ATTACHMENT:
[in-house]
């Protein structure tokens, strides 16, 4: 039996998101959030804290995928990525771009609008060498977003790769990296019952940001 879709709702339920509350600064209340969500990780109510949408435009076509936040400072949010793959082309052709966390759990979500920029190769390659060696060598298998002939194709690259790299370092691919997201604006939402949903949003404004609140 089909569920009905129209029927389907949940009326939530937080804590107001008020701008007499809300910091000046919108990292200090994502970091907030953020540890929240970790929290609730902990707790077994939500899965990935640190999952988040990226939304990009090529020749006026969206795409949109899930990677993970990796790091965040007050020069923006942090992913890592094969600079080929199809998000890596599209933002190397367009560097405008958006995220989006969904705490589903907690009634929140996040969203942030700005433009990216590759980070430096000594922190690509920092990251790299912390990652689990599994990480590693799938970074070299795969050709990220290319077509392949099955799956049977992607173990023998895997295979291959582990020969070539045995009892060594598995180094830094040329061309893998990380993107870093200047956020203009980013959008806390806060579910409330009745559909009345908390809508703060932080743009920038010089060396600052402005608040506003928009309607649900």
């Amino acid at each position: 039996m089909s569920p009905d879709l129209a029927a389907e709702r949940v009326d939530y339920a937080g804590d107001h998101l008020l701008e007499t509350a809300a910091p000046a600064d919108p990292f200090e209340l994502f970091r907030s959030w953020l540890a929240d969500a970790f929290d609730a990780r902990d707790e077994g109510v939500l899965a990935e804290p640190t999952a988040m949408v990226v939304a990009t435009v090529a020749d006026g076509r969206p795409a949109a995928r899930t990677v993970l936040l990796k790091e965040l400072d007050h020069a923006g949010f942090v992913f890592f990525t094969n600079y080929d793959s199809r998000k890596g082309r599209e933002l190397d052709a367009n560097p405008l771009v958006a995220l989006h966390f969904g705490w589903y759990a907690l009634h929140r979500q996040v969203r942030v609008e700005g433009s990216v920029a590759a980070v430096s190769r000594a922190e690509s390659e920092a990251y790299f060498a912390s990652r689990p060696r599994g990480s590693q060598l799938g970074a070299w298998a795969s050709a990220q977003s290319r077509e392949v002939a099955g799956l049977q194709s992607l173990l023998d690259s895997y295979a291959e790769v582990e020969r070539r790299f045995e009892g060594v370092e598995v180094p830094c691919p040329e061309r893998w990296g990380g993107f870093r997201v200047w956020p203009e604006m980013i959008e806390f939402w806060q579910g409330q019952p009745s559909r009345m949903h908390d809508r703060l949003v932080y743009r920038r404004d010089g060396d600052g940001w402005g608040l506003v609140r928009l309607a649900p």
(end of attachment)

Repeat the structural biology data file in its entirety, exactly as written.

[in-house]
């Protein structure tokens, strides 16, 4: 039996998101959030804290995928990525771009609008060498977003790769990296019952940001 879709709702339920509350600064209340969500990780109510949408435009076509936040400072949010793959082309052709966390759990979500920029190769390659060696060598298998002939194709690259790299370092691919997201604006939402949903949003404004609140 089909569920009905129209029927389907949940009326939530937080804590107001008020701008007499809300910091000046919108990292200090994502970091907030953020540890929240970790929290609730902990707790077994939500899965990935640190999952988040990226939304990009090529020749006026969206795409949109899930990677993970990796790091965040007050020069923006942090992913890592094969600079080929199809998000890596599209933002190397367009560097405008958006995220989006969904705490589903907690009634929140996040969203942030700005433009990216590759980070430096000594922190690509920092990251790299912390990652689990599994990480590693799938970074070299795969050709990220290319077509392949099955799956049977992607173990023998895997295979291959582990020969070539045995009892060594598995180094830094040329061309893998990380993107870093200047956020203009980013959008806390806060579910409330009745559909009345908390809508703060932080743009920038010089060396600052402005608040506003928009309607649900």
């Amino acid at each position: 039996m089909s569920p009905d879709l129209a029927a389907e709702r949940v009326d939530y339920a937080g804590d107001h998101l008020l701008e007499t509350a809300a910091p000046a600064d919108p990292f200090e209340l994502f970091r907030s959030w953020l540890a929240d969500a970790f929290d609730a990780r902990d707790e077994g109510v939500l899965a990935e804290p640190t999952a988040m949408v990226v939304a990009t435009v090529a020749d006026g076509r969206p795409a949109a995928r899930t990677v993970l936040l990796k790091e965040l400072d007050h020069a923006g949010f942090v992913f890592f990525t094969n600079y080929d793959s199809r998000k890596g082309r599209e933002l190397d052709a367009n560097p405008l771009v958006a995220l989006h966390f969904g705490w589903y759990a907690l009634h929140r979500q996040v969203r942030v609008e700005g433009s990216v920029a590759a980070v430096s190769r000594a922190e690509s390659e920092a990251y790299f060498a912390s990652r689990p060696r599994g990480s590693q060598l799938g970074a070299w298998a795969s050709a990220q977003s290319r077509e392949v002939a099955g799956l049977q194709s992607l173990l023998d690259s895997y295979a291959e790769v582990e020969r070539r790299f045995e009892g060594v370092e598995v180094p830094c691919p040329e061309r893998w990296g990380g993107f870093r997201v200047w956020p203009e604006m980013i959008e806390f939402w806060q579910g409330q019952p009745s559909r009345m949903h908390d809508r703060l949003v932080y743009r920038r404004d010089g060396d600052g940001w402005g608040l506003v609140r928009l309607a649900p």